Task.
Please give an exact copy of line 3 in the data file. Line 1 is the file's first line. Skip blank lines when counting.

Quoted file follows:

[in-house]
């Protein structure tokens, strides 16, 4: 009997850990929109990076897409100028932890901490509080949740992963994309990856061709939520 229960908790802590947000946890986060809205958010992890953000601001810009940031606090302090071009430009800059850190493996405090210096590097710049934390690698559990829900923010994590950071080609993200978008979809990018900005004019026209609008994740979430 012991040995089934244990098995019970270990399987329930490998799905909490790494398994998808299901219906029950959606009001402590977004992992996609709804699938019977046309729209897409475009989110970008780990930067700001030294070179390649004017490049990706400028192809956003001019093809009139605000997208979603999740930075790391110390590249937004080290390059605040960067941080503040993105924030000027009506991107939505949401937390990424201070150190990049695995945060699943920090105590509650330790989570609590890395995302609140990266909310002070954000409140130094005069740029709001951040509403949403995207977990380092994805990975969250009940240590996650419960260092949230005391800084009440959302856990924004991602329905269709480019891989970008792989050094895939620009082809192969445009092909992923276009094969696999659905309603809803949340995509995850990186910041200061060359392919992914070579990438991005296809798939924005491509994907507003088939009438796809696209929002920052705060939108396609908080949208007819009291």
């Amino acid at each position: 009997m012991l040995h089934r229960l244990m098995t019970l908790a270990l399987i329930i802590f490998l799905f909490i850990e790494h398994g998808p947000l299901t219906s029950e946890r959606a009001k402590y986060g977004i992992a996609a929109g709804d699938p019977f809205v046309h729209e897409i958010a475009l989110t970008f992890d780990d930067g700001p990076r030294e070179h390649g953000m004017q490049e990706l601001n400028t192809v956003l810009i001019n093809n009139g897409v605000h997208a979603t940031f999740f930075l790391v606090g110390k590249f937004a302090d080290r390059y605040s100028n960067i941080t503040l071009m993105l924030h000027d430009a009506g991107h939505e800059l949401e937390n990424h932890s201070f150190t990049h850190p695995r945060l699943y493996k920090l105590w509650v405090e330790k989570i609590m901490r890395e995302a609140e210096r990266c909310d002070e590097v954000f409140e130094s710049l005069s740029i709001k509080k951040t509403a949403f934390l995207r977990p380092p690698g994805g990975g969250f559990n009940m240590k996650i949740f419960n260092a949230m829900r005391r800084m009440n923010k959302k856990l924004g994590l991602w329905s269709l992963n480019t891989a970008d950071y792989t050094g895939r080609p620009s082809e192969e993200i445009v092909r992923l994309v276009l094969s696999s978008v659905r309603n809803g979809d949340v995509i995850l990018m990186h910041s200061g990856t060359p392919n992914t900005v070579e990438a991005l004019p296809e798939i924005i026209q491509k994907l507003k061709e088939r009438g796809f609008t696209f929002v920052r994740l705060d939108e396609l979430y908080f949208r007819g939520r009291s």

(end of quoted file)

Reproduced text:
């Amino acid at each position: 009997m012991l040995h089934r229960l244990m098995t019970l908790a270990l399987i329930i802590f490998l799905f909490i850990e790494h398994g998808p947000l299901t219906s029950e946890r959606a009001k402590y986060g977004i992992a996609a929109g709804d699938p019977f809205v046309h729209e897409i958010a475009l989110t970008f992890d780990d930067g700001p990076r030294e070179h390649g953000m004017q490049e990706l601001n400028t192809v956003l810009i001019n093809n009139g897409v605000h997208a979603t940031f999740f930075l790391v606090g110390k590249f937004a302090d080290r390059y605040s100028n960067i941080t503040l071009m993105l924030h000027d430009a009506g991107h939505e800059l949401e937390n990424h932890s201070f150190t990049h850190p695995r945060l699943y493996k920090l105590w509650v405090e330790k989570i609590m901490r890395e995302a609140e210096r990266c909310d002070e590097v954000f409140e130094s710049l005069s740029i709001k509080k951040t509403a949403f934390l995207r977990p380092p690698g994805g990975g969250f559990n009940m240590k996650i949740f419960n260092a949230m829900r005391r800084m009440n923010k959302k856990l924004g994590l991602w329905s269709l992963n480019t891989a970008d950071y792989t050094g895939r080609p620009s082809e192969e993200i445009v092909r992923l994309v276009l094969s696999s978008v659905r309603n809803g979809d949340v995509i995850l990018m990186h910041s200061g990856t060359p392919n992914t900005v070579e990438a991005l004019p296809e798939i924005i026209q491509k994907l507003k061709e088939r009438g796809f609008t696209f929002v920052r994740l705060d939108e396609l979430y908080f949208r007819g939520r009291s």